Chris is acquisitions editor for StoneHouse Ink and has co-written a thriller with Aaron Patterson entitled Airel. He has also started up the illustrated Jammy adventure series for kids. Check out his other blog and his Web site.

Sunday, April 3, 2011


It comes at the most inopportune moments, I find. Like last night.

First of all, my boys weren't sleeping well anyway. There must have been some kind of atmospheric anomaly (i.e. dad made chili for dinner or something). Anyway, I was up a couple of times at the rude hours, and finally around 5 AM I crashed into my bed again, only to be hounded by the most vivid mind-picture.

I know what happens in these circumstances. I say, "self, thou shalt remember this later," only to wake up and either disremember it completely or remember it enough to regret not writing it down. So I have to give in these days, and write this stuff down.

And dammit, my notebook was not at bedside where it should have been. When it is, I write in the dark the most disturbing sentence fragments in the worst hand. When at last I behold it in the light of day, I shiver. It looks like the handiwork of a madman.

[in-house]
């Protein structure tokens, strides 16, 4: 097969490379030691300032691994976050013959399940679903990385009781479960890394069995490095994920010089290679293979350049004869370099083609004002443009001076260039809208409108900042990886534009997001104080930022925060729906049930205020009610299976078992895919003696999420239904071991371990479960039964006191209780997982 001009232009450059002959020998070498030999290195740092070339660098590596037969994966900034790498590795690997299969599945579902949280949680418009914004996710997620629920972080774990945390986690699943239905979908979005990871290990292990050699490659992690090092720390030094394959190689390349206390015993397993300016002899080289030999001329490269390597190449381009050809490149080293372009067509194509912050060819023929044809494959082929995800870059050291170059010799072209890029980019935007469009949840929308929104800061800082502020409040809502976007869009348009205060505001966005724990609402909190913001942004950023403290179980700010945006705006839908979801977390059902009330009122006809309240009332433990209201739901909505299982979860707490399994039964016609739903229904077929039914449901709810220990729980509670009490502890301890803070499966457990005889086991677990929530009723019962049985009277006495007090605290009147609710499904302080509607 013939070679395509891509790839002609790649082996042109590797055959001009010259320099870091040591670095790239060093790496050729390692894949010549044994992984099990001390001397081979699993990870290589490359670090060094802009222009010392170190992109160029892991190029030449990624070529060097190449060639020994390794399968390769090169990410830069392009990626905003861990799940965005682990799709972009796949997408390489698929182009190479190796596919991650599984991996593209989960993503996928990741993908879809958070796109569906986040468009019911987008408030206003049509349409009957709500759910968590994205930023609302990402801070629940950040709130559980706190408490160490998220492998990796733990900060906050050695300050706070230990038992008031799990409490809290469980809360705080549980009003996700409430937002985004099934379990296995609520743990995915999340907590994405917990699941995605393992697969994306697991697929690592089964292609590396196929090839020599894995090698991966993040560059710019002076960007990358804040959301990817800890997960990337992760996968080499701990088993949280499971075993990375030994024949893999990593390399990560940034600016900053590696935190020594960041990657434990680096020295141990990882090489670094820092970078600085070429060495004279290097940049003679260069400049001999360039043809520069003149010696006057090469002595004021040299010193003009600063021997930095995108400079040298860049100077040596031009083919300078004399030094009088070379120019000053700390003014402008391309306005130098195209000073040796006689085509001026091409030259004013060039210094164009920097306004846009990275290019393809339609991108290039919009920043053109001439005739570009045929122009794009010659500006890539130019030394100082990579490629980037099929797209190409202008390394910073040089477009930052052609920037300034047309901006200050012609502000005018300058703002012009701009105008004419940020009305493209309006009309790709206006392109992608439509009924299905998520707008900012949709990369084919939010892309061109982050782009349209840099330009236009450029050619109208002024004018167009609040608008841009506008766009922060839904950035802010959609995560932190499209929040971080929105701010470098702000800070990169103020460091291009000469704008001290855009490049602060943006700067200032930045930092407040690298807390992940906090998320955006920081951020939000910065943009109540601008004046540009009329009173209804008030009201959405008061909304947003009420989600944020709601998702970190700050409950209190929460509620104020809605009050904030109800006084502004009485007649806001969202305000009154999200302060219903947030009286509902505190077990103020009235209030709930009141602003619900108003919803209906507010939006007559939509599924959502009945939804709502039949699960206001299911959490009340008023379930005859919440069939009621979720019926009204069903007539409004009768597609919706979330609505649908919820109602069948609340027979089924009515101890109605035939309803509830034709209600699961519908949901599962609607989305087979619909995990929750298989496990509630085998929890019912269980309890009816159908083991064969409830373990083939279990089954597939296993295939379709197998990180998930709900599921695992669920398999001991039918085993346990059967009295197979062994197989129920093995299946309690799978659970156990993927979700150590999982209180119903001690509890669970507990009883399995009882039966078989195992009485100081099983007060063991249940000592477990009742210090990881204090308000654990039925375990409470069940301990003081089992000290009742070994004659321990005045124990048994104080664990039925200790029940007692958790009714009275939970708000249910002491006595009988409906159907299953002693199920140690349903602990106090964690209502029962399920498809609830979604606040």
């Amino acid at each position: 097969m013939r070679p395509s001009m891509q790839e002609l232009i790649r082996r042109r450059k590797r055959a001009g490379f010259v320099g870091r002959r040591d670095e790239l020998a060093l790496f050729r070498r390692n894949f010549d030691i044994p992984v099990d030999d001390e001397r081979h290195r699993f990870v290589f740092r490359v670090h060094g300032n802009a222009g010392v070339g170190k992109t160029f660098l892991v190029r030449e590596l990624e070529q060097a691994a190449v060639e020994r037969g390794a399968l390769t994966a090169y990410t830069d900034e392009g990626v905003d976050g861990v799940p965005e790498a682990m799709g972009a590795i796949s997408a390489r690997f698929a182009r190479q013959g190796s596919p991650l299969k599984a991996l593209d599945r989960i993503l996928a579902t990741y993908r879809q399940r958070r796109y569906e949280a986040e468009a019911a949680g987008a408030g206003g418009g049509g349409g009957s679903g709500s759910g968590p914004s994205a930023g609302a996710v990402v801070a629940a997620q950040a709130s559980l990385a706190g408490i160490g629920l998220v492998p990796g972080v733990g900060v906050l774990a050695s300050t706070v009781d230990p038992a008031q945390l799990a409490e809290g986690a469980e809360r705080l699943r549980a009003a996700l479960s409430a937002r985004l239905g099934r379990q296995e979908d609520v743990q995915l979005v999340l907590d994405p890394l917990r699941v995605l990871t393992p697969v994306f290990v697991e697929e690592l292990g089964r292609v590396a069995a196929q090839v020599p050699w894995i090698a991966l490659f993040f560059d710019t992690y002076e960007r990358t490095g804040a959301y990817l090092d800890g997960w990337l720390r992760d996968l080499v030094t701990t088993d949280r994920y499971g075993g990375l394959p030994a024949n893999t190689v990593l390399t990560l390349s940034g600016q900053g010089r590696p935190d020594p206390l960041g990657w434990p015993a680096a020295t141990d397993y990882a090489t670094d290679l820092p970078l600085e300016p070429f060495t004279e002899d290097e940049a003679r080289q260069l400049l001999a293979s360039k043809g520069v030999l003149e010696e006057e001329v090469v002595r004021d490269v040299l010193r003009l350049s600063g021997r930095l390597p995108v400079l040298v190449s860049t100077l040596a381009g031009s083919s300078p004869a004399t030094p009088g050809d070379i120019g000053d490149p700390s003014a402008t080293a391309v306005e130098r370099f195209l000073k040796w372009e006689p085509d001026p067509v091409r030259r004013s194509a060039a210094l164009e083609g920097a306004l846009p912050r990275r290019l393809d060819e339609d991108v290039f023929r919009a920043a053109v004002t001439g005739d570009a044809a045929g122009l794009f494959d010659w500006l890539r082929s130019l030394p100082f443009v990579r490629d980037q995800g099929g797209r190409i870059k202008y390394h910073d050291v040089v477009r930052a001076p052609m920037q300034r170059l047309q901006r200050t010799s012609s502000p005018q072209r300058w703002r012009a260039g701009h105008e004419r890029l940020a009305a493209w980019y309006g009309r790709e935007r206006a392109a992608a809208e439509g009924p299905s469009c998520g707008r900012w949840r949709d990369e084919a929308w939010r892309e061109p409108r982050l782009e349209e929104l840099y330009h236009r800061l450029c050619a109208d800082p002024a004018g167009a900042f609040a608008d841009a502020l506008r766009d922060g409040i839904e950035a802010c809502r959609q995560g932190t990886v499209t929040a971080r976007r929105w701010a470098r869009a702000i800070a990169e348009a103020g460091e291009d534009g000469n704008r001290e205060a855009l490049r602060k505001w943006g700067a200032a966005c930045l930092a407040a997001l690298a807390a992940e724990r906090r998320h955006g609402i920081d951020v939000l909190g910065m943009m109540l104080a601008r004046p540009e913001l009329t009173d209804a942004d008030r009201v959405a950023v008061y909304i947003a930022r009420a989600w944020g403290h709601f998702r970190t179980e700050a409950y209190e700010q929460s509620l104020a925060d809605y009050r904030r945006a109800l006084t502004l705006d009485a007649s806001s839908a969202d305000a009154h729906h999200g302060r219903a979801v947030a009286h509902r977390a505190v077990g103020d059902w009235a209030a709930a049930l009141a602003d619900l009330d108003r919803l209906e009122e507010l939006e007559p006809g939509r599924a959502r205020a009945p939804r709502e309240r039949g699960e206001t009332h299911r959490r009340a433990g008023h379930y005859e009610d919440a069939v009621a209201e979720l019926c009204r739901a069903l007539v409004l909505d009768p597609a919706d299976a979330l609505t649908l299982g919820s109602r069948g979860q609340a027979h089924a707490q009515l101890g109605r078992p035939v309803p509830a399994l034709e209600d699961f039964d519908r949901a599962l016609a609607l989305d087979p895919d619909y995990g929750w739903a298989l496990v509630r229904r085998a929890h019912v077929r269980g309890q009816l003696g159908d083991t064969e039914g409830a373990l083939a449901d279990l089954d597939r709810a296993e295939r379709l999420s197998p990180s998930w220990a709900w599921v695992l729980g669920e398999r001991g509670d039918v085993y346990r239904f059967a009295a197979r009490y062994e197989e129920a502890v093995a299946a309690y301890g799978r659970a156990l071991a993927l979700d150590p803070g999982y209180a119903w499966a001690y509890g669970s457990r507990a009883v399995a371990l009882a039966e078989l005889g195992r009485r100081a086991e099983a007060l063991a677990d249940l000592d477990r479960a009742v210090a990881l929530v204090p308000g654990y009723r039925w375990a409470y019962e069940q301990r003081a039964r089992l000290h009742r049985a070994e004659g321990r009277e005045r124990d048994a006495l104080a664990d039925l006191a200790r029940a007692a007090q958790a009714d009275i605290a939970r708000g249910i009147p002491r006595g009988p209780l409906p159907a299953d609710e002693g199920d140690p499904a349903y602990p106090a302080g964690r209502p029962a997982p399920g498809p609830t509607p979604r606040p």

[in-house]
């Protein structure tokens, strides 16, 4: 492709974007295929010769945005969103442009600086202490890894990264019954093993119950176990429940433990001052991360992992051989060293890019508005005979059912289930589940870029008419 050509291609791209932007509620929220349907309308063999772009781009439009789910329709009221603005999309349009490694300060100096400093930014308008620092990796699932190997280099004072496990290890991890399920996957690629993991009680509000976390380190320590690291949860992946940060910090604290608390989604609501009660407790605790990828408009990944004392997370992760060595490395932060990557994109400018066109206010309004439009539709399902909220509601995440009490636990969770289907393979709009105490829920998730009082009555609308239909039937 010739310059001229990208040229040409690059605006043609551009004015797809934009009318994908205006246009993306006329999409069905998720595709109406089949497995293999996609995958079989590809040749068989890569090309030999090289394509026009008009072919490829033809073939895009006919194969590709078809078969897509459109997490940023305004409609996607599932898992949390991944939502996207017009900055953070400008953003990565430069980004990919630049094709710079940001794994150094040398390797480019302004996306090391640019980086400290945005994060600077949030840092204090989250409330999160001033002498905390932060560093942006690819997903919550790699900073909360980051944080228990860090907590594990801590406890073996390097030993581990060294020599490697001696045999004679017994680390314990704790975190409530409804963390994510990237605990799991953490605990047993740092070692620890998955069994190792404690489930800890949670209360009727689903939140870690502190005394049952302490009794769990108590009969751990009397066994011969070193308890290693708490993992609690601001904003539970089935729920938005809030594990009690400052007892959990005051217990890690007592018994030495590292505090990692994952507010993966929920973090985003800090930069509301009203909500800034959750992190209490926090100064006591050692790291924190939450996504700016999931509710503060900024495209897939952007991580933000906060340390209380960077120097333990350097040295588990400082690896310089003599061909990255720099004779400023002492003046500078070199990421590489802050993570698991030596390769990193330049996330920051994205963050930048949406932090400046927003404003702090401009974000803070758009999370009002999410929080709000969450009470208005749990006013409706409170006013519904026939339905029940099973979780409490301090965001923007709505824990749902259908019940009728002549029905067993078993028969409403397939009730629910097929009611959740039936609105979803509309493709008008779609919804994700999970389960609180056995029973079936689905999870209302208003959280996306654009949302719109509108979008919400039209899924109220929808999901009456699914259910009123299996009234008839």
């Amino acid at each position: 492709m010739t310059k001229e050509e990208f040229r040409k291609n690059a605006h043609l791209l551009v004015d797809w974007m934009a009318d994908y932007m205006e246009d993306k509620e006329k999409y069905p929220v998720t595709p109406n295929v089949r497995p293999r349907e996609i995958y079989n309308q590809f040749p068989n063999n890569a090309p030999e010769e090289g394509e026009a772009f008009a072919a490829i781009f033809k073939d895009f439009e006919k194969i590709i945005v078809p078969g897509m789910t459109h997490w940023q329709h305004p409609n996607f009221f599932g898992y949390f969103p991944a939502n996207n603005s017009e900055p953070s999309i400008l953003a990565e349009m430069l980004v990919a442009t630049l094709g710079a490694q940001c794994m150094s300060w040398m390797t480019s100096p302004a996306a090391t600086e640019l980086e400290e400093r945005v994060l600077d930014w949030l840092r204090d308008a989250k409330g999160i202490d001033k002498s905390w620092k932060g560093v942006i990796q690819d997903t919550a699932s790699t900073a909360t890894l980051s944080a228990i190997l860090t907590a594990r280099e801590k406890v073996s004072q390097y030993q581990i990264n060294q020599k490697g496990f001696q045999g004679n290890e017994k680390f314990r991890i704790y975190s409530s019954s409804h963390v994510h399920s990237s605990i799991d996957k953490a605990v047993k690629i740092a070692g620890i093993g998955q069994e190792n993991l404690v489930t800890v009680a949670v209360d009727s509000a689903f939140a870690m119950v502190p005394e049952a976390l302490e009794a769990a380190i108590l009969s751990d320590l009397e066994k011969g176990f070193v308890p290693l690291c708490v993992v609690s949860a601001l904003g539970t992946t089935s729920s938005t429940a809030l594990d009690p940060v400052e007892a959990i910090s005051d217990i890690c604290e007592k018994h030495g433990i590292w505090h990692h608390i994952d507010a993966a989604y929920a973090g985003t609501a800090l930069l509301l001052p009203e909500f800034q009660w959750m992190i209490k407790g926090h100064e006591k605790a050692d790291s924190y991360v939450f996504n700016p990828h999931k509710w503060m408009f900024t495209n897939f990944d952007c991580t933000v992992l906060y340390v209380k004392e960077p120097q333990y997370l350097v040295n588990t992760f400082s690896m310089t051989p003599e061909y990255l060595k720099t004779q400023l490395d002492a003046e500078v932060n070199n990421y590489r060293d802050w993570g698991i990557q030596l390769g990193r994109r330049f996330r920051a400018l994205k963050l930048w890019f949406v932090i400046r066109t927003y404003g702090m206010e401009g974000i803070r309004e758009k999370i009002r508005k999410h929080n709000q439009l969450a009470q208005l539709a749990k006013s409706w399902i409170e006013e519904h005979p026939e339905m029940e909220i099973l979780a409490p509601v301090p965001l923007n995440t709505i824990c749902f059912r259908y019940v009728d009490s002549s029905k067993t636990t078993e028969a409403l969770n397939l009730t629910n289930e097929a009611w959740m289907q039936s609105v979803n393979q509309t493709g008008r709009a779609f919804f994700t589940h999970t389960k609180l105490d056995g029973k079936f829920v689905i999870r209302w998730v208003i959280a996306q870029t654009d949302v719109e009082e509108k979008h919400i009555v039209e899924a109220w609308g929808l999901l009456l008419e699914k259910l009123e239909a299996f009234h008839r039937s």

In this case, I found a scrap of paper with crayonized illustrations by the hand of my two year old, reversed it, and stood by the light of the microwave oven in my kitchen with a pencil that I had found there and wrote the following:

  • peach-orange translucent fish flesh
  • someone else was speaking, telling the story he was seeing but he had no control of his own faculties; as if what was happening was theft.
The idea is that some monster, or some part of a monster, fits the first bullet point as it takes control, perhaps, of the character in question. The character can see the second bullet point, or perhaps the first, in his mind's eye, but he can do nothing about it--because the monster is inhabiting him to the point where his mouth is forming the words of the story without his permission. But there's a definite feeling of take going on here.

So where will I use it? Who knows. But at least I wrote it down.